For the last three weeks, we have been surviving on the multifaceted vegetable that is potato. Since we aren’t stepping out to buy perishable items like vegetables frequently, we are mostly eating aloo in its various forms of glory. Stuff it in parantha, fry it, saute it, curry it, kneed it into a dough for gnocchi; potato is life right now. A month ago, my potato intake wouldn't be more than once or twice a week. Having lived in a hostel for five years, where this vegetable was part of two out of three meals served, I am not very fond of it. Which makes me wonder, have our eating habits changed under the lockdown? Has it transformed us from fussy, spoilt eaters who would scrunch their noses at the humble lauki, the pasta connoisseurs who would return their spaghetti at a restaurant if it wasn’t al dante? How is everyone holding up? How’s that pot of khichdi coming along?
- Has the coronavirus lockdown transformed us from fussy, spoilt eaters to humble ones?
- With limited resources at our disposal, we are making peace with what we have.
- Is this transition worth keeping once the lockdown is over?
Salad now means chunkily sliced pieces of tomatoes and cucumber, just like it used to before roughage went global. Oh and the easily available white bread; how many of us have gone back to embrace it under the lockdown?
Why these sudden musings on how far the picky eaters have come? I saw a post from Mint Lounge editor Anindita Ghose on Twitter today, “This lockdown has made me redefine my relationship with maida. It is one of peace and acceptance,” and it was absolutely relatable. Just think about it. Most of us fuss so much over what we eat, be it because of taste buds or fitness. But I haven’t seen a single post about kale salad in the last month. In fact, I have seen a rise in pictures and posts on home-cooked simple meals. Yes, we are making chhole bhature, lasagna, baking sourdough bread and pies, but it is as if we have fallen in love all over again with the simplicity and ease of daal chawal and sabzi roti. Salad now means chunkily sliced pieces of tomatoes and cucumber, just like it used to before roughage went global. Oh and the easily available white bread; how many of us have gone back to embrace it under the lockdown?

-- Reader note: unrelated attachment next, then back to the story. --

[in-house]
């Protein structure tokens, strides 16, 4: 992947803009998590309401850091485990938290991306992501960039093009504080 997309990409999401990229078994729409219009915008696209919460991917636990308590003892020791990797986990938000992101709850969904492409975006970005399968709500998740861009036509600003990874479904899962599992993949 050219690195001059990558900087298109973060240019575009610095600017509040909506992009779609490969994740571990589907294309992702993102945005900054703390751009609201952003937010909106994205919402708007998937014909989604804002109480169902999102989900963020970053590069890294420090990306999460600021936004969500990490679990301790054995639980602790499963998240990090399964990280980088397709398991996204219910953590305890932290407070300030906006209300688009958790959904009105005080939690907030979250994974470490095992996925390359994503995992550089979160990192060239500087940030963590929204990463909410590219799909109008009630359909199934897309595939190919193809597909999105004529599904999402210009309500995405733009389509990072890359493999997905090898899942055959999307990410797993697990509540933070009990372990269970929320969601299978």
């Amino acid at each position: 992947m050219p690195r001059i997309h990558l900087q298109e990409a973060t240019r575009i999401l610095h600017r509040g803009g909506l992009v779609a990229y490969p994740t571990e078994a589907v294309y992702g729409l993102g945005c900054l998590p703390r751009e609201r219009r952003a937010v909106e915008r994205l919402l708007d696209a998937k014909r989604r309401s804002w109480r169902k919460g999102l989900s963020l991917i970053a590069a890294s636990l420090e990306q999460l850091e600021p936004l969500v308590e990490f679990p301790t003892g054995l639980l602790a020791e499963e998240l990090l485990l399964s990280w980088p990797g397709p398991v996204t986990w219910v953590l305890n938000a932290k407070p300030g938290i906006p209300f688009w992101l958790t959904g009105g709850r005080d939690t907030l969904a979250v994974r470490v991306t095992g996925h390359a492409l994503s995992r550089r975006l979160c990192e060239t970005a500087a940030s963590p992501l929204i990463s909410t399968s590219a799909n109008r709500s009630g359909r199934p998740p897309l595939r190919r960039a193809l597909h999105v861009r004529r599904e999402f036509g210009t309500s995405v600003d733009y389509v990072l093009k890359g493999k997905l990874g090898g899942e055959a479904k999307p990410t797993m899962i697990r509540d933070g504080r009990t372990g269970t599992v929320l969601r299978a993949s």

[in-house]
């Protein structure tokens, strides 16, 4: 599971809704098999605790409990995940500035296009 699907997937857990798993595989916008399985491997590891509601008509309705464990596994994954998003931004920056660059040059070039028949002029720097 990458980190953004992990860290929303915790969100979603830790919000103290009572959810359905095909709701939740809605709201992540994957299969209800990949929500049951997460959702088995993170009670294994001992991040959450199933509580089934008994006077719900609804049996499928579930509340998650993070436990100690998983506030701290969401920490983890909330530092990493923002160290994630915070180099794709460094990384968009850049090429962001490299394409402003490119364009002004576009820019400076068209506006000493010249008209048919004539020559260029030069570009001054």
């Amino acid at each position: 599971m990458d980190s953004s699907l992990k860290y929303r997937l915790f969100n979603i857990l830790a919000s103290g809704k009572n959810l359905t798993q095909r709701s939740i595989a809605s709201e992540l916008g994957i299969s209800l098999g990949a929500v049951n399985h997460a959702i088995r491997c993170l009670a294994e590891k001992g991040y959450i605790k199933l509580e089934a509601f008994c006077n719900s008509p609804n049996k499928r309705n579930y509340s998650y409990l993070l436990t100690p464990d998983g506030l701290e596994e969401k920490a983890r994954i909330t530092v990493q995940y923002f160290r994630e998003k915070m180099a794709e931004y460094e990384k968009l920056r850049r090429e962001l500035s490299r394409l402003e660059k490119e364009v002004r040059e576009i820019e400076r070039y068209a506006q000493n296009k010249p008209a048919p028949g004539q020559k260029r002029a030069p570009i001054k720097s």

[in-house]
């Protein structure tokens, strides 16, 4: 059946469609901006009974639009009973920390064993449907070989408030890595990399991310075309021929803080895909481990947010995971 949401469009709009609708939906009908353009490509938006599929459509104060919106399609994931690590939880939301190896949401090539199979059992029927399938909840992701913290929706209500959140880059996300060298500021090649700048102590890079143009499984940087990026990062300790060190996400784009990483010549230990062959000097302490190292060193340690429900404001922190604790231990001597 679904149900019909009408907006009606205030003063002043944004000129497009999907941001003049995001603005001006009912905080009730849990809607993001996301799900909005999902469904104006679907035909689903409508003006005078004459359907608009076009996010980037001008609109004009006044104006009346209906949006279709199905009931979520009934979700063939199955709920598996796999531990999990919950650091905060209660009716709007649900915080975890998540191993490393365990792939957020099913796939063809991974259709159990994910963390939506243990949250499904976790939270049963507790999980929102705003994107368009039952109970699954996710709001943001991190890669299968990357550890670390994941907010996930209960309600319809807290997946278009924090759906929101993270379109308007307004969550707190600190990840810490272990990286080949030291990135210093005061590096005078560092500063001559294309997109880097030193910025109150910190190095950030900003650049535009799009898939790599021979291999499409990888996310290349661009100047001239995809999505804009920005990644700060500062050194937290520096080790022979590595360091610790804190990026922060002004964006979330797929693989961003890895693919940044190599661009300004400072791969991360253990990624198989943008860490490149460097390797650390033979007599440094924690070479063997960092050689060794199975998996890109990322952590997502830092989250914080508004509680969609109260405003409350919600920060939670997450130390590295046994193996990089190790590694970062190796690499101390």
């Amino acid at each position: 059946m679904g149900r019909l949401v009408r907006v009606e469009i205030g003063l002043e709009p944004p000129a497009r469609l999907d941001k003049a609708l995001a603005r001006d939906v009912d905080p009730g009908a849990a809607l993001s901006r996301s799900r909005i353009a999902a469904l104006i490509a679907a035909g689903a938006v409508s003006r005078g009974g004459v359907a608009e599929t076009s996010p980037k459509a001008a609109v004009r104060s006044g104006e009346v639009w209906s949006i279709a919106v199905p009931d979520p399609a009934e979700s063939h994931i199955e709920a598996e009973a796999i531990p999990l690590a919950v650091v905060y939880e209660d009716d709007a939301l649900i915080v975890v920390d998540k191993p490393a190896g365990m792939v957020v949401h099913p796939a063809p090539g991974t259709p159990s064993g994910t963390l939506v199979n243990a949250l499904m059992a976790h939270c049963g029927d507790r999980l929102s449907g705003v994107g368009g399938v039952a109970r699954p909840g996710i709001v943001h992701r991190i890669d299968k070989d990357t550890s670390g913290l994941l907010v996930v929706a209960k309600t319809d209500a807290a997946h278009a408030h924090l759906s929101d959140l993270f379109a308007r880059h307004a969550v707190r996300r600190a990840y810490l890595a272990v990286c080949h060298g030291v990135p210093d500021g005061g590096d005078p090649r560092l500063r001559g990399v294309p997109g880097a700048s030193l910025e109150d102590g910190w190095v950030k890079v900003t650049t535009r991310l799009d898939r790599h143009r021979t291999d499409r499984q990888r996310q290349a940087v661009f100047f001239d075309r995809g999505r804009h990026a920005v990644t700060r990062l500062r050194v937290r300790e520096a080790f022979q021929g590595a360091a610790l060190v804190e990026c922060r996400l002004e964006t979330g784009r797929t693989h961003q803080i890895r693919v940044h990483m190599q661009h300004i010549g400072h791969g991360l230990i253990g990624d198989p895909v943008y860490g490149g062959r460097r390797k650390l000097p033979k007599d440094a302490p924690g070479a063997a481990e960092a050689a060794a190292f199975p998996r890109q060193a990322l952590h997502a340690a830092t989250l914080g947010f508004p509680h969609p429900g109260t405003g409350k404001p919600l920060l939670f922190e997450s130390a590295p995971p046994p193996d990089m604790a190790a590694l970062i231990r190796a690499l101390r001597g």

I won’t call myself a picky eater, but in the absence of restaurant meals and takeaways, even condiments like achar and papad seem to be enough to satiate that desire to eat something spicy and savoury. Are we eating better, despite the limited availability? I think most of us are conscious of our privilege to realise that it is not even a question. There are many who are going to bed empty stomach, so one woman’s dull dal roti could be a luxury to another. Keeping that in mind one has to be grateful and embrace this change. Besides, interesting or not, food cooked at home is mostly healthier than what you can procure from outside.
Are we eating better, despite doing so based on availability? I think most of us are so conscious of our privilege enough to realise that that is not even a question. We are eating better than most.
When the pandemic subsides, most of us will perhaps go back to our old eating habits. Oatmeal bread will replace white bread on our shelves, some will rush to the supermarket to pick up a bunch or two of Arugula and ignore the desi serrated kakadi lying right beside it. Thai curries and ramens will replace dal chawal meals. Bring the economy back on its track, eating right to get back into shape, we can procure and thus we eat; there could be many reasons, each valid to an extent.
But until that day comes, let us keep finding happiness, satiety and comfort in what we eat. The double zero flour might not be good for your waist, but as Ghose pointed out in her tweet, our relationship with food right now needs to be of peace and acceptance. And who knows, some of us might want to carry these virtues in our eating habits long after the lockdown is over. A pandemic of this scale holds the potential to change our perception regarding what we seek from life in ways we yet do not know.
Photo credit: Medical News Today
The views expressed are the author's own.